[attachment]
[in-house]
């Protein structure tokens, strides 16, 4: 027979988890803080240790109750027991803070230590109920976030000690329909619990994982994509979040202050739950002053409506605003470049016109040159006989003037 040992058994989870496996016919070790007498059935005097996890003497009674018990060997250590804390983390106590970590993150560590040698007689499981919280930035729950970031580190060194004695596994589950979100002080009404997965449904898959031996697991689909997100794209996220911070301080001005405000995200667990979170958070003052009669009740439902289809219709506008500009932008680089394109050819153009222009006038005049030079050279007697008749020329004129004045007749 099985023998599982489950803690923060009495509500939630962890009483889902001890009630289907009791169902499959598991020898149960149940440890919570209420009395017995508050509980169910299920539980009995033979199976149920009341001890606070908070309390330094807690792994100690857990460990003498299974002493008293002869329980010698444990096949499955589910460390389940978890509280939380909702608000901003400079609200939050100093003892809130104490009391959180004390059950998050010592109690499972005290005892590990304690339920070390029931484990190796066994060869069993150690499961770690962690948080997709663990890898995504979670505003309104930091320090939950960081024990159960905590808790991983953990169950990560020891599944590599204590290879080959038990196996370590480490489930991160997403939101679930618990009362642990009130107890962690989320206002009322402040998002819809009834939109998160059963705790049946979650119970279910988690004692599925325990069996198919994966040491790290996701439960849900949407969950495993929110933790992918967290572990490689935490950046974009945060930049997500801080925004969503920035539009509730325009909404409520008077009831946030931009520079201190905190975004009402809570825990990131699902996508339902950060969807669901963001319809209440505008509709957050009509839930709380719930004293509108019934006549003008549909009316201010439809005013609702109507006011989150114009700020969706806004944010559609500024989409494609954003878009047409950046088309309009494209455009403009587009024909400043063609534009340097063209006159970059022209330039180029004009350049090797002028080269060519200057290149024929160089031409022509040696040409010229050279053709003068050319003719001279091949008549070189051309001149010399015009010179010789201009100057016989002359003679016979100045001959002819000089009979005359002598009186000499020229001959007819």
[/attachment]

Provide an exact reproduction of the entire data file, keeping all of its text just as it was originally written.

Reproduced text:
[in-house]
């Protein structure tokens, strides 16, 4: 027979988890803080240790109750027991803070230590109920976030000690329909619990994982994509979040202050739950002053409506605003470049016109040159006989003037 040992058994989870496996016919070790007498059935005097996890003497009674018990060997250590804390983390106590970590993150560590040698007689499981919280930035729950970031580190060194004695596994589950979100002080009404997965449904898959031996697991689909997100794209996220911070301080001005405000995200667990979170958070003052009669009740439902289809219709506008500009932008680089394109050819153009222009006038005049030079050279007697008749020329004129004045007749 099985023998599982489950803690923060009495509500939630962890009483889902001890009630289907009791169902499959598991020898149960149940440890919570209420009395017995508050509980169910299920539980009995033979199976149920009341001890606070908070309390330094807690792994100690857990460990003498299974002493008293002869329980010698444990096949499955589910460390389940978890509280939380909702608000901003400079609200939050100093003892809130104490009391959180004390059950998050010592109690499972005290005892590990304690339920070390029931484990190796066994060869069993150690499961770690962690948080997709663990890898995504979670505003309104930091320090939950960081024990159960905590808790991983953990169950990560020891599944590599204590290879080959038990196996370590480490489930991160997403939101679930618990009362642990009130107890962690989320206002009322402040998002819809009834939109998160059963705790049946979650119970279910988690004692599925325990069996198919994966040491790290996701439960849900949407969950495993929110933790992918967290572990490689935490950046974009945060930049997500801080925004969503920035539009509730325009909404409520008077009831946030931009520079201190905190975004009402809570825990990131699902996508339902950060969807669901963001319809209440505008509709957050009509839930709380719930004293509108019934006549003008549909009316201010439809005013609702109507006011989150114009700020969706806004944010559609500024989409494609954003878009047409950046088309309009494209455009403009587009024909400043063609534009340097063209006159970059022209330039180029004009350049090797002028080269060519200057290149024929160089031409022509040696040409010229050279053709003068050319003719001279091949008549070189051309001149010399015009010179010789201009100057016989002359003679016979100045001959002819000089009979005359002598009186000499020229001959007819």